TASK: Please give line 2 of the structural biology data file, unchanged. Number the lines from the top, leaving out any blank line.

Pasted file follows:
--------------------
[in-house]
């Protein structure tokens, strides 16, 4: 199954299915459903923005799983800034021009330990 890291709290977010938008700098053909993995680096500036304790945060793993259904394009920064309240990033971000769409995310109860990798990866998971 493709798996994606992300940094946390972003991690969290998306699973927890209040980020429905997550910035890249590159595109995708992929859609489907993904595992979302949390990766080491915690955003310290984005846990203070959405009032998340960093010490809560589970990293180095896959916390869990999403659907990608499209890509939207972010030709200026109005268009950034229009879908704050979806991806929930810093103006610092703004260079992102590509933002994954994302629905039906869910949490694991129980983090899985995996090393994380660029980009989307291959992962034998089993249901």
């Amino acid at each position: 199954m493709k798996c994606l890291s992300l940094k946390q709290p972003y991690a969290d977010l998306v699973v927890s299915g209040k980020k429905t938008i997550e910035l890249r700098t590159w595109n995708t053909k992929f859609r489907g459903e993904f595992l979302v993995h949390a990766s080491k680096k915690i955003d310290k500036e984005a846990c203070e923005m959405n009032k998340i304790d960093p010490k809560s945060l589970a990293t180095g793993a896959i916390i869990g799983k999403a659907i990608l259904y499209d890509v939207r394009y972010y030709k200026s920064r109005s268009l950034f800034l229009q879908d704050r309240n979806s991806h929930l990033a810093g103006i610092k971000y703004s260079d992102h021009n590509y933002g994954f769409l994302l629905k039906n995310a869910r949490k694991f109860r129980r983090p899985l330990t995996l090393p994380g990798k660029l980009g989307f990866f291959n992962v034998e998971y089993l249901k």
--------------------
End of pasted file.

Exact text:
């Protein structure tokens, strides 16, 4: 199954299915459903923005799983800034021009330990 890291709290977010938008700098053909993995680096500036304790945060793993259904394009920064309240990033971000769409995310109860990798990866998971 493709798996994606992300940094946390972003991690969290998306699973927890209040980020429905997550910035890249590159595109995708992929859609489907993904595992979302949390990766080491915690955003310290984005846990203070959405009032998340960093010490809560589970990293180095896959916390869990999403659907990608499209890509939207972010030709200026109005268009950034229009879908704050979806991806929930810093103006610092703004260079992102590509933002994954994302629905039906869910949490694991129980983090899985995996090393994380660029980009989307291959992962034998089993249901």